Stephens is very careful not to recommend any particular course of action, but sometimes he hints at the potential costs of following recommendations based on the most widely accepted climate change models. Underlying all his columns is the implication that the status quo is just fine: Stephens doesn’t want to do anything to reduce carbon emissions. He wants us to keep mining coal, pumping oil and driving everywhere in single-occupant vehicles.

People are correctly discerning Stephens’s intent: to spread confusion and doubt, disrupting the consensus on climate change and providing cover for greedy polluters and ideologues of happy motoring. But they play into his trap, responding in ways that look repressive, inflexible and intolerant. In other words, Bret Stephens is the Milo Yiannopoulos of climate change.

The weak point of mainstream science

Stephens’s trolling is particularly effective because he exploits a weakness in the way mainstream scientists handle theories. In science, hypotheses are predictions that can be tested and found to be true or false: the hypothesis that you can sail around the world was confirmed when Juan Sebastián Elcano completed Magellan’s expedition.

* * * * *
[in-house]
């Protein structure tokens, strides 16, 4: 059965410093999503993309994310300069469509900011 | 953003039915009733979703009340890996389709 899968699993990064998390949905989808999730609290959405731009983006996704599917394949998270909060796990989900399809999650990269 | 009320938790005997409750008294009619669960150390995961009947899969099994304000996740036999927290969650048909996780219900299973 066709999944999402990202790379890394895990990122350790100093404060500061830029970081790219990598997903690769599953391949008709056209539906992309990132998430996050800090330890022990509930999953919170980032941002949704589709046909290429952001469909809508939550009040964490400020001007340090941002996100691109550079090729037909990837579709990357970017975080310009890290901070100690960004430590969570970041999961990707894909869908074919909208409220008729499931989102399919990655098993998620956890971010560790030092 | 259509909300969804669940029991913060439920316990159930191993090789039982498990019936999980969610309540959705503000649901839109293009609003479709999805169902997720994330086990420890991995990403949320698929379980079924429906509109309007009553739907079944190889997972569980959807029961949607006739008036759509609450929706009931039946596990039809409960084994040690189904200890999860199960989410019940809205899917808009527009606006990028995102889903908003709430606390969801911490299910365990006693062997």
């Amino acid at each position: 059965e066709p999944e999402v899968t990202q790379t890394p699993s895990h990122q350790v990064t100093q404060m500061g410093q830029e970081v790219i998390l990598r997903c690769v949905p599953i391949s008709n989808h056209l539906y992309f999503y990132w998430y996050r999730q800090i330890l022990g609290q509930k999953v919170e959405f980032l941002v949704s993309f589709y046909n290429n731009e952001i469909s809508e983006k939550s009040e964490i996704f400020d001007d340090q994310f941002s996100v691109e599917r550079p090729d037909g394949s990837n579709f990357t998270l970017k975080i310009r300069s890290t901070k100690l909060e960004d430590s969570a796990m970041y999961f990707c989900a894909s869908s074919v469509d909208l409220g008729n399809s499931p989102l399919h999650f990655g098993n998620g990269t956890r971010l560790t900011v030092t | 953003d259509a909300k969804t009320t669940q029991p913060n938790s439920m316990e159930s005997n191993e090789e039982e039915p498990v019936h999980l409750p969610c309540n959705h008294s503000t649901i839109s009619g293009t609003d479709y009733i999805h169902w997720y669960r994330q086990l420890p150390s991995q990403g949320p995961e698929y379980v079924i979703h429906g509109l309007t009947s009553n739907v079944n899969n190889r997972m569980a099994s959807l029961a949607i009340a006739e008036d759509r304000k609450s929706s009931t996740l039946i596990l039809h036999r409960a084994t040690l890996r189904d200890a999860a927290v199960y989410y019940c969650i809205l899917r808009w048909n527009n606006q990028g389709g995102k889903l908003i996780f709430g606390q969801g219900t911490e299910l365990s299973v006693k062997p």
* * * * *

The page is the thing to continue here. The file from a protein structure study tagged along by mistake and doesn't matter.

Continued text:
Many people view scientific theories as similarly either true or false. Those that are true – complete and consistent models of reality – are valid and useful, but those that are false are worthless. For them, Galileo’s measurements of the movements of the planets demonstrated that the heliocentric model of the solar system is true and the model with the earth at the center is false.

In this all-or-nothing view of science, uncertainty is death. If there is any doubt about a theory, it has not been completely proven, and is therefore worthless for predicting the future and guiding us as we decide what to do.

Trolls like Bret Stephens and the Marshall Institute exploit this intolerance of uncertainty by playing up any shred of doubt about climate change. And there are many such doubts, because this is actually the way science is supposed to work: highlighting uncertainty and being cautious about results. Many people respond to them in the most unscientific ways, by downplaying doubts and pointing to the widespread belief in climate change among scientists.

The all-or-nothing approach to theories is actually a betrayal of the scientific method. The caution built into the gathering of scientific evidence was not intended as a recipe for paralysis or preparation for popularity contests. There is a way to use cautious reports and uncertain models as the basis for decisive action.